Learnings From the Google vs. Luddites Patent Battle
Certain patent tussles are more complicated than others. And naturally, the complicated cases are also conflicting in nature, and these are the ones that can be extensively debated upon. When a case involves a high-profile corporation such as Google, we know the stakes are high. In this post, we aim to deconstruct the Google vs. Luddites case and explore the grey areas in the world of intellectual property.
Some Basic Facts
The dispute originated when Google filed a patent application for an invention that would lead to a significant reduction in total data consumed for the transmission of digital video streams. This result is achieved through the use of an entropy decoder, alongside a computing device that adequately aids the user in decoding an encoded bit stream.
As it so happened, a Polish scientist, Jarek Duda, claimed the ANS Technology as his own creation. Duda intended for the technique to be open-source, but Google likely had other intentions for the technology when they filed their patent applications.
According to an Inquirer article, Google responded to Duda’s claim stating the original invention was purely theoretical in nature and that Google simply intended to patent a very particular application of Duda’s original conception.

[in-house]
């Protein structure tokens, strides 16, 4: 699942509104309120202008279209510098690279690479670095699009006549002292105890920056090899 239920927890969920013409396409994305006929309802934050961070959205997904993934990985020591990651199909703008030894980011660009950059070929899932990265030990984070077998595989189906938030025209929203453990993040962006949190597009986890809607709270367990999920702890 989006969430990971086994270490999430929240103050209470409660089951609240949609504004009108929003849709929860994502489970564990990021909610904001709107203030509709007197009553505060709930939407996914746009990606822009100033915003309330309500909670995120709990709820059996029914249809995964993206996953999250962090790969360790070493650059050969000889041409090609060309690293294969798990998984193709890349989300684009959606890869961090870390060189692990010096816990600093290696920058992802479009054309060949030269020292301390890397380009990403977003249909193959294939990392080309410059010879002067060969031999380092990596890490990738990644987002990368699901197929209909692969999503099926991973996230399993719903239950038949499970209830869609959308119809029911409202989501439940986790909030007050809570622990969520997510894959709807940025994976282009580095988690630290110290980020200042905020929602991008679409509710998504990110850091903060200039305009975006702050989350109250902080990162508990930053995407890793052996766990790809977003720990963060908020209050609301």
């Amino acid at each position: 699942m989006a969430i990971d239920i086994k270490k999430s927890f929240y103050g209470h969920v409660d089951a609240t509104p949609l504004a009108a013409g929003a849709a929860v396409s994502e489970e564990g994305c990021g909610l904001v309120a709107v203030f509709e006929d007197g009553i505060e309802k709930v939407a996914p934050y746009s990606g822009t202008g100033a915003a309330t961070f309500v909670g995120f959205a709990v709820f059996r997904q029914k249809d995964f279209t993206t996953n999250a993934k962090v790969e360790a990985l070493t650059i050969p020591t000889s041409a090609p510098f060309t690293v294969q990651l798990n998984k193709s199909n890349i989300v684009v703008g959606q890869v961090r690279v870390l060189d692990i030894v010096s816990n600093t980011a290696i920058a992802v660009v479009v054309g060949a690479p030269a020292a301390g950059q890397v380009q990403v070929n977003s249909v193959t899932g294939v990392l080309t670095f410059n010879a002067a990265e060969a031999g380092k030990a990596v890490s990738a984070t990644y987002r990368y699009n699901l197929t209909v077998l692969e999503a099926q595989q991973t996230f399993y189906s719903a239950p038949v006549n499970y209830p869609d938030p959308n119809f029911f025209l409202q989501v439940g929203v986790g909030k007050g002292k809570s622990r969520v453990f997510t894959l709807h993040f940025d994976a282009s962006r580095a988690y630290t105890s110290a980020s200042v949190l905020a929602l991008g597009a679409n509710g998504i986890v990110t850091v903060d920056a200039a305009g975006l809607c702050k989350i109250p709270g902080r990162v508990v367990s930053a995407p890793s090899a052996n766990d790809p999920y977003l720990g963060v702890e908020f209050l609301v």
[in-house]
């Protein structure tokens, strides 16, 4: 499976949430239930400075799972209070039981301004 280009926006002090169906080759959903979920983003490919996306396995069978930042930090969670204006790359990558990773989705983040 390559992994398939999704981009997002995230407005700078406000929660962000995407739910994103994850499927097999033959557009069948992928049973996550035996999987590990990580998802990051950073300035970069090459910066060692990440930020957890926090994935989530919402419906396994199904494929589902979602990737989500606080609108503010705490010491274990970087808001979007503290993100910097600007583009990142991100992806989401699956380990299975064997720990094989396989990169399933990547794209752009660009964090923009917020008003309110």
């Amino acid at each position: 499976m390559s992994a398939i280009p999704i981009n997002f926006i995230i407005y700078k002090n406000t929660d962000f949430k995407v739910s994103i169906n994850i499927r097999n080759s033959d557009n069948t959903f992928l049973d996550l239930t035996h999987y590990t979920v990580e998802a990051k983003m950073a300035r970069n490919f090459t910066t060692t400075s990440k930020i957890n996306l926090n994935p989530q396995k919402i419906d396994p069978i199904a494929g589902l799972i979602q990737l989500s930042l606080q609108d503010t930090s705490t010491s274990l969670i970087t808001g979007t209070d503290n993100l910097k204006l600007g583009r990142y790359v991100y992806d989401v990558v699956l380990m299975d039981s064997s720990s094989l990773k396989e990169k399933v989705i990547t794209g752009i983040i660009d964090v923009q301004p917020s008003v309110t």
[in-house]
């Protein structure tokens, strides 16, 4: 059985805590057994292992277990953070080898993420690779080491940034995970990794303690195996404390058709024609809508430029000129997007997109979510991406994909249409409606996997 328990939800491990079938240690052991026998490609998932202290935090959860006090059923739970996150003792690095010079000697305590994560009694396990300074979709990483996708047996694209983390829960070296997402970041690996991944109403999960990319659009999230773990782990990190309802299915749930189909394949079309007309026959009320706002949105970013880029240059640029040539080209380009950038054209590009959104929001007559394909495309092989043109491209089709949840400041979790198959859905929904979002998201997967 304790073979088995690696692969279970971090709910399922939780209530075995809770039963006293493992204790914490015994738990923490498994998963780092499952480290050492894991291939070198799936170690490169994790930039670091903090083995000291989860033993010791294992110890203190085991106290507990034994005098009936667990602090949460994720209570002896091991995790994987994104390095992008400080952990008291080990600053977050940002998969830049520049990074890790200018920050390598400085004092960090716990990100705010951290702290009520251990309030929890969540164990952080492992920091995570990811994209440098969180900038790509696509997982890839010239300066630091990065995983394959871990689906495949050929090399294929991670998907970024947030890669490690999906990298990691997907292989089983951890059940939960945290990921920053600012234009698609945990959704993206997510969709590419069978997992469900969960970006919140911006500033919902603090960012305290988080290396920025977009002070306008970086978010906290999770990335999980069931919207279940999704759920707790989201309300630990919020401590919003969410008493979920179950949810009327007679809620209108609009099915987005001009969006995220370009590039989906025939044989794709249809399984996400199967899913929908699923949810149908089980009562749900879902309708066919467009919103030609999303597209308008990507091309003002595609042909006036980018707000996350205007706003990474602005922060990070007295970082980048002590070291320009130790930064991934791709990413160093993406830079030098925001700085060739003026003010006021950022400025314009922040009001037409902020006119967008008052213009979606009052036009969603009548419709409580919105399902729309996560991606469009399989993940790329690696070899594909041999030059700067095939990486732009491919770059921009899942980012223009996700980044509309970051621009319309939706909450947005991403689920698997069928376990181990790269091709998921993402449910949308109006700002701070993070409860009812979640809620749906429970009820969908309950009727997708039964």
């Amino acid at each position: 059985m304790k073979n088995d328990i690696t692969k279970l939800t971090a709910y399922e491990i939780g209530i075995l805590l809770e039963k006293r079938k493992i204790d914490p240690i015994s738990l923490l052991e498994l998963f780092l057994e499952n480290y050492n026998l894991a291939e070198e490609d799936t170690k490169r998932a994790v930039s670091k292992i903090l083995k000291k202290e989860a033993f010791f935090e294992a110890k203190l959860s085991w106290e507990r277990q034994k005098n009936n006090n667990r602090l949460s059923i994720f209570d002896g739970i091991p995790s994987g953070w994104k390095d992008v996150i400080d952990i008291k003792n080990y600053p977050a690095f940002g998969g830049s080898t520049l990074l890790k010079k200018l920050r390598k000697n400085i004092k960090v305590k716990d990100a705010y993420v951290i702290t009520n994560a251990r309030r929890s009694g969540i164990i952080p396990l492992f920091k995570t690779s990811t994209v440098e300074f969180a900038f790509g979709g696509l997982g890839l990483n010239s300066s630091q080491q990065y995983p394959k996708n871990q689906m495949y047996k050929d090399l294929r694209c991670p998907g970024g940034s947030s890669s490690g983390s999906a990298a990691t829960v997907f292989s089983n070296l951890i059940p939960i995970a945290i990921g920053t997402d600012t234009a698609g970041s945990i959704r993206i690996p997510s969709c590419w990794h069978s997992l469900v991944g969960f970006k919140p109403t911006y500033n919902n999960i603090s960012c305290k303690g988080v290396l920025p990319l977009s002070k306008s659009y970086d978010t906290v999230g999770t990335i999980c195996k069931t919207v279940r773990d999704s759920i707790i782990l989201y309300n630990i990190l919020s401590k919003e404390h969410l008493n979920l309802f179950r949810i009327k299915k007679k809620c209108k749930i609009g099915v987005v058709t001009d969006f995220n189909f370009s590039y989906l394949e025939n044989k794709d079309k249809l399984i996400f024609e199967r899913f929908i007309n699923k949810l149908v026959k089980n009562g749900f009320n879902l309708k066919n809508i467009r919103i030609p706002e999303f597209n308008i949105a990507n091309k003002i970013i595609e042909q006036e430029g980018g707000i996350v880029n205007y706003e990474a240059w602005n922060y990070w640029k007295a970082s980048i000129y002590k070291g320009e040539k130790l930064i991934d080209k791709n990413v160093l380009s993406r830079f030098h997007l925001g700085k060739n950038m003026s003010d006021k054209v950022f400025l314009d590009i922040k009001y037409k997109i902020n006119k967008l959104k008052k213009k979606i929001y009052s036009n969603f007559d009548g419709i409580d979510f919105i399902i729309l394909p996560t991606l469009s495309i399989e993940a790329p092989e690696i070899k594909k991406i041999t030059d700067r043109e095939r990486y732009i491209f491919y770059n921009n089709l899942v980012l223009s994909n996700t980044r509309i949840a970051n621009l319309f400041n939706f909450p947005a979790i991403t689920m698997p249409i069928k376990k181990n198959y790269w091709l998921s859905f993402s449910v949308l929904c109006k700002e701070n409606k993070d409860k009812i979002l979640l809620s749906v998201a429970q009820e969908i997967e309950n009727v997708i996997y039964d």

As a response to Google's claim, Duda launched a bitter, scathing response on the Encoder forum, where he accused Google of using poor academics’ work without due credit. Duda further went on to update the Encoder forum thread several times to share his public actions, which include approaching leading patent offices around the world in an attempt to prevent the issuance of a patent to any of Google's ‘inventions’ that make use of Duda’s theory. He also formally notified the United States Patent and Trademark Office of his authorship (and, by extension, ownership) over the technology through a third-party reissuance submission.
As we await the result of the high-profile patent battle, we can clearly conclude that Google's actions have appeared questionable. Despite Duda’s initial proposal of a formal collaboration, he received no formal response to his proposal. Patent lawyers have also questioned Google's reckless strategy that threatens to weaken the patent system, a system that has benefited the multi-billion dollar corporation.
On the other side of the aisle, experts have criticised Duda's opposition to the patentability of software inventions. Considering the steady rise of AI and other applications of software, such an opposition is seen as regressive and counterproductive to innovation and genuine inventiveness.
On a lighter note, this also goes to show the importance of being represented by a competent team of patent lawyers. Contact us for assistance with intellectual property litigation to reduce your chances of being at the receiving end of a poor judgement.